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By David Waters
The Texas state board of education, which last May scrubbed “anti-Christian bias” from history textbooks that have yet to be written, voted 7-6 to adopt a resolution Friday to reject “pro-Islamic distortions” in textbooks that are no longer being used.
Remember, this is the government body that opened its May session with a Christian prayer on behalf of “a Christian land governed by Christian principles,” a prayer made “in the name of my Lord and Savior Jesus Christ.”
Does the Texas state board of education have a pro-Christian or anti-Muslim bias? Should we have to worry about the pro- or anti-religious biases of duly elected or appointed public officials?
Apparently, Texas does.
The anti-“pro-Islamic” resolution was written by a conservative Christian (Randy Rives) who isn’t on the board and who lost his bid to be elected to the board earlier this year to moderate Republican Bob Craig — one of three Republicans on the board to vote against the resolution.
The resolution was based on facts the board declined to check for accuracy and about which there is some dispute. For example, the resolution cites one world history textbook as having devoted “120 student text lines to Christian beliefs, practices, and holy writings, but 248 to those of Islam.” But, as the Texas Freedom Network pointed out, the resolution ignores entire sections of the textbook devoted to the Byzantine Empire, the Holy Roman Empire, the Reformation, and other sections that discuss Christianity.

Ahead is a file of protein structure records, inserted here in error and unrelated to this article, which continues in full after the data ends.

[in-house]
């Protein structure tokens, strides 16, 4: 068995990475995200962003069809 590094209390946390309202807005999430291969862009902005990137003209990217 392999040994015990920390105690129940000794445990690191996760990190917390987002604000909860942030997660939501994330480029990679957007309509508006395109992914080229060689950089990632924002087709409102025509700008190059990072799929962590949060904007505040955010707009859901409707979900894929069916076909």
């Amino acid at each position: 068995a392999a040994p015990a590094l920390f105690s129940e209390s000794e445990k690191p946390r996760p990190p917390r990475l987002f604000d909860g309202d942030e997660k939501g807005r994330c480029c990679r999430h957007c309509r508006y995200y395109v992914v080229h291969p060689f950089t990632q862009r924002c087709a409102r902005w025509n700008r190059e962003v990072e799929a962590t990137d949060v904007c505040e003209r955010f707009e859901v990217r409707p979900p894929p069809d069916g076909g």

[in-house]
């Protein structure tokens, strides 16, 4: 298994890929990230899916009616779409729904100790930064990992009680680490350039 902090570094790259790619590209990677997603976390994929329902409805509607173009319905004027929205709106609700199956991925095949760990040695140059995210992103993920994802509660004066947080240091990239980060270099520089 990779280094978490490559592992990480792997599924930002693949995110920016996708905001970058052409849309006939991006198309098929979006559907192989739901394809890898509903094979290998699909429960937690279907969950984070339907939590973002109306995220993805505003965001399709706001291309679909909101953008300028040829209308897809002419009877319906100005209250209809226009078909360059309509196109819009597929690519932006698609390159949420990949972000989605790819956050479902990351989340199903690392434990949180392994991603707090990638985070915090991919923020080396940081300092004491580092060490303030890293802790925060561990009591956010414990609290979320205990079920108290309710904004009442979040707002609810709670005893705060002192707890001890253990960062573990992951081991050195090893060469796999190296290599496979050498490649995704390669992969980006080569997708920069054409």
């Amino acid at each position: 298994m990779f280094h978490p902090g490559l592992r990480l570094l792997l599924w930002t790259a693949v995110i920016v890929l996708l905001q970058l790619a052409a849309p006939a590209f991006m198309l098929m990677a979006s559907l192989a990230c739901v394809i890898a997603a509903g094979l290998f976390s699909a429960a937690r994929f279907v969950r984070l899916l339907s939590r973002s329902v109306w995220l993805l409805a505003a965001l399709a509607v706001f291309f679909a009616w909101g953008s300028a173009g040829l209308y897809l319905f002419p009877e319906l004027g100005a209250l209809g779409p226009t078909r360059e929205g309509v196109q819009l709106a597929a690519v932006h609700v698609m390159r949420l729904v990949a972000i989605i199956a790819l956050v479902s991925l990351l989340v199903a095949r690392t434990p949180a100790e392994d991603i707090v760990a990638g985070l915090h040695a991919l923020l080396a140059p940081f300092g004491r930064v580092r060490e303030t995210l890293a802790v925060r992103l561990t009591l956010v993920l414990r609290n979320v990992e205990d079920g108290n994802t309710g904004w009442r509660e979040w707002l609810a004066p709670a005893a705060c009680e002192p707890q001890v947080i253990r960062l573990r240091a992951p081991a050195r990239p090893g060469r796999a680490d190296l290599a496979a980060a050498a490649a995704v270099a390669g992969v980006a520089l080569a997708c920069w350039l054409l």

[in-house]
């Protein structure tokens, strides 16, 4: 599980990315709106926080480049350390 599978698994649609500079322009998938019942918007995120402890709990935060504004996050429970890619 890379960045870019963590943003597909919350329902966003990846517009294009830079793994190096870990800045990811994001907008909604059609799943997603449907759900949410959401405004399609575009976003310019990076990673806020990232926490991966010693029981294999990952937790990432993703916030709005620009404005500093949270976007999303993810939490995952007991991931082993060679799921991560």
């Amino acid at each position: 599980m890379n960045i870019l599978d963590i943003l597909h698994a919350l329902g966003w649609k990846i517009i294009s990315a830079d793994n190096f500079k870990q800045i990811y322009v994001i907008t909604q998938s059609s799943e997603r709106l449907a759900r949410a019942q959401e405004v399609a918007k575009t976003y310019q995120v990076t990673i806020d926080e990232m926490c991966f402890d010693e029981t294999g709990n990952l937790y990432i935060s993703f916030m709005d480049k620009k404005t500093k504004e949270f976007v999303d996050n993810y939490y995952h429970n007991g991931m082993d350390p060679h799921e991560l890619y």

Seems like a textbook case of bias.
“To base the resolution on the research of a few people is kind of risky, if you ask me,” Patricia Hardy, a former history teacher and one of three Republicans who voted against the resolution, told The New York Times.
Risky is one word for it.
“Board members rejected numerous opportunities today to pass a resolution that called on publishers to treat all religions with balance and accuracy in their textbooks,” TFN president Kathy Miller said in a statement. “It is hard not to conclude that the members who voted for this resolution were solely interested in playing on fear and bigotry in order to pit Christians against Muslims.”
Is that what’s at work here? Or are we merely talking about the fears and bigotry of seven board members?